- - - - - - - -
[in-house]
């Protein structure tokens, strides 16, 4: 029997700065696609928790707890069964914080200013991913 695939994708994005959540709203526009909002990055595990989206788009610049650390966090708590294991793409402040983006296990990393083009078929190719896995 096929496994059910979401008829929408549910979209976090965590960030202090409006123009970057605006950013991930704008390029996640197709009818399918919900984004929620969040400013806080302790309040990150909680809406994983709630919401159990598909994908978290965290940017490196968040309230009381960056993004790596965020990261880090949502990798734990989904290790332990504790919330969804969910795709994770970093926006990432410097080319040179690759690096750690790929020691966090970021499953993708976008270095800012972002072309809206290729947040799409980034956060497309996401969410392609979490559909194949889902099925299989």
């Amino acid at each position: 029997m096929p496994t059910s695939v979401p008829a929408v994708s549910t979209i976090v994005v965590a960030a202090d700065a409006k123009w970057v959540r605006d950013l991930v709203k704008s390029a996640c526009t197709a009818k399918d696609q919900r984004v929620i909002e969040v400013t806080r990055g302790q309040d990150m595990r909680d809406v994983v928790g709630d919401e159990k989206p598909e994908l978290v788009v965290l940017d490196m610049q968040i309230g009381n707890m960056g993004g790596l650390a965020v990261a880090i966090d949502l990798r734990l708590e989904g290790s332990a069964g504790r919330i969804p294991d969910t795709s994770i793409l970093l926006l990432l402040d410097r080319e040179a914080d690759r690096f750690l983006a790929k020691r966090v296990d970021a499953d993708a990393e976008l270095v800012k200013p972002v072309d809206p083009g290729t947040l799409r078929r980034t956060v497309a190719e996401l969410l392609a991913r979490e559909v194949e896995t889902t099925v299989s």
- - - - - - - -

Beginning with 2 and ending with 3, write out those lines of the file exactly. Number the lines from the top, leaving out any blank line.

């Protein structure tokens, strides 16, 4: 029997700065696609928790707890069964914080200013991913 695939994708994005959540709203526009909002990055595990989206788009610049650390966090708590294991793409402040983006296990990393083009078929190719896995 096929496994059910979401008829929408549910979209976090965590960030202090409006123009970057605006950013991930704008390029996640197709009818399918919900984004929620969040400013806080302790309040990150909680809406994983709630919401159990598909994908978290965290940017490196968040309230009381960056993004790596965020990261880090949502990798734990989904290790332990504790919330969804969910795709994770970093926006990432410097080319040179690759690096750690790929020691966090970021499953993708976008270095800012972002072309809206290729947040799409980034956060497309996401969410392609979490559909194949889902099925299989």
């Amino acid at each position: 029997m096929p496994t059910s695939v979401p008829a929408v994708s549910t979209i976090v994005v965590a960030a202090d700065a409006k123009w970057v959540r605006d950013l991930v709203k704008s390029a996640c526009t197709a009818k399918d696609q919900r984004v929620i909002e969040v400013t806080r990055g302790q309040d990150m595990r909680d809406v994983v928790g709630d919401e159990k989206p598909e994908l978290v788009v965290l940017d490196m610049q968040i309230g009381n707890m960056g993004g790596l650390a965020v990261a880090i966090d949502l990798r734990l708590e989904g290790s332990a069964g504790r919330i969804p294991d969910t795709s994770i793409l970093l926006l990432l402040d410097r080319e040179a914080d690759r690096f750690l983006a790929k020691r966090v296990d970021a499953d993708a990393e976008l270095v800012k200013p972002v072309d809206p083009g290729t947040l799409r078929r980034t956060v497309a190719e996401l969410l392609a991913r979490e559909v194949e896995t889902t099925v299989s």